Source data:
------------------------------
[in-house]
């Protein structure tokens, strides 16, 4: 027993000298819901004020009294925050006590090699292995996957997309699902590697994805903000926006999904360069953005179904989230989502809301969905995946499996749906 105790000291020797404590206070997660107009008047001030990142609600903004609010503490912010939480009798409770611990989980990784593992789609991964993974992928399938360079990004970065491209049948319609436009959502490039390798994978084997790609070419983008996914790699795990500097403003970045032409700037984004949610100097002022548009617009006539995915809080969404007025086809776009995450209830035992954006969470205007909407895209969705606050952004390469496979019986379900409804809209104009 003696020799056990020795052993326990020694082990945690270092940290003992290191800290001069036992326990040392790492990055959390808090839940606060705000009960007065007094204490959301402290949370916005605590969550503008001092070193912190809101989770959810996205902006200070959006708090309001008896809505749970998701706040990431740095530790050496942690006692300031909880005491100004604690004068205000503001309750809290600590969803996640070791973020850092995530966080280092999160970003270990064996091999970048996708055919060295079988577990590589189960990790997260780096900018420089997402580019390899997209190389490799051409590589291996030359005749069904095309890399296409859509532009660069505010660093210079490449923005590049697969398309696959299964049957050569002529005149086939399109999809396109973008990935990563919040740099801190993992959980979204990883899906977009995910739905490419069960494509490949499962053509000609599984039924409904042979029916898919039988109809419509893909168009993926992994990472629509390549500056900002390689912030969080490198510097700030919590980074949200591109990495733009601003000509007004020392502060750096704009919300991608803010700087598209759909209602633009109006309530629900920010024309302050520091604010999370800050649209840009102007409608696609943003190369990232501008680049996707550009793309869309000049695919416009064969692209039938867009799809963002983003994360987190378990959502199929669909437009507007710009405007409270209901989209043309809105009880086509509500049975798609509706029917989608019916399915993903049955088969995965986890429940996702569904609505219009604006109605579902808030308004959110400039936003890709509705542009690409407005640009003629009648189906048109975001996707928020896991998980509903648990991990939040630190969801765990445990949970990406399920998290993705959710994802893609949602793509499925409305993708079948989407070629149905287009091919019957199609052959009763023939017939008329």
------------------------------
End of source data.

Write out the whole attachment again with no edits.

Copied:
[in-house]
């Protein structure tokens, strides 16, 4: 027993000298819901004020009294925050006590090699292995996957997309699902590697994805903000926006999904360069953005179904989230989502809301969905995946499996749906 105790000291020797404590206070997660107009008047001030990142609600903004609010503490912010939480009798409770611990989980990784593992789609991964993974992928399938360079990004970065491209049948319609436009959502490039390798994978084997790609070419983008996914790699795990500097403003970045032409700037984004949610100097002022548009617009006539995915809080969404007025086809776009995450209830035992954006969470205007909407895209969705606050952004390469496979019986379900409804809209104009 003696020799056990020795052993326990020694082990945690270092940290003992290191800290001069036992326990040392790492990055959390808090839940606060705000009960007065007094204490959301402290949370916005605590969550503008001092070193912190809101989770959810996205902006200070959006708090309001008896809505749970998701706040990431740095530790050496942690006692300031909880005491100004604690004068205000503001309750809290600590969803996640070791973020850092995530966080280092999160970003270990064996091999970048996708055919060295079988577990590589189960990790997260780096900018420089997402580019390899997209190389490799051409590589291996030359005749069904095309890399296409859509532009660069505010660093210079490449923005590049697969398309696959299964049957050569002529005149086939399109999809396109973008990935990563919040740099801190993992959980979204990883899906977009995910739905490419069960494509490949499962053509000609599984039924409904042979029916898919039988109809419509893909168009993926992994990472629509390549500056900002390689912030969080490198510097700030919590980074949200591109990495733009601003000509007004020392502060750096704009919300991608803010700087598209759909209602633009109006309530629900920010024309302050520091604010999370800050649209840009102007409608696609943003190369990232501008680049996707550009793309869309000049695919416009064969692209039938867009799809963002983003994360987190378990959502199929669909437009507007710009405007409270209901989209043309809105009880086509509500049975798609509706029917989608019916399915993903049955088969995965986890429940996702569904609505219009604006109605579902808030308004959110400039936003890709509705542009690409407005640009003629009648189906048109975001996707928020896991998980509903648990991990939040630190969801765990445990949970990406399920998290993705959710994802893609949602793509499925409305993708079948989407070629149905287009091919019957199609052959009763023939017939008329």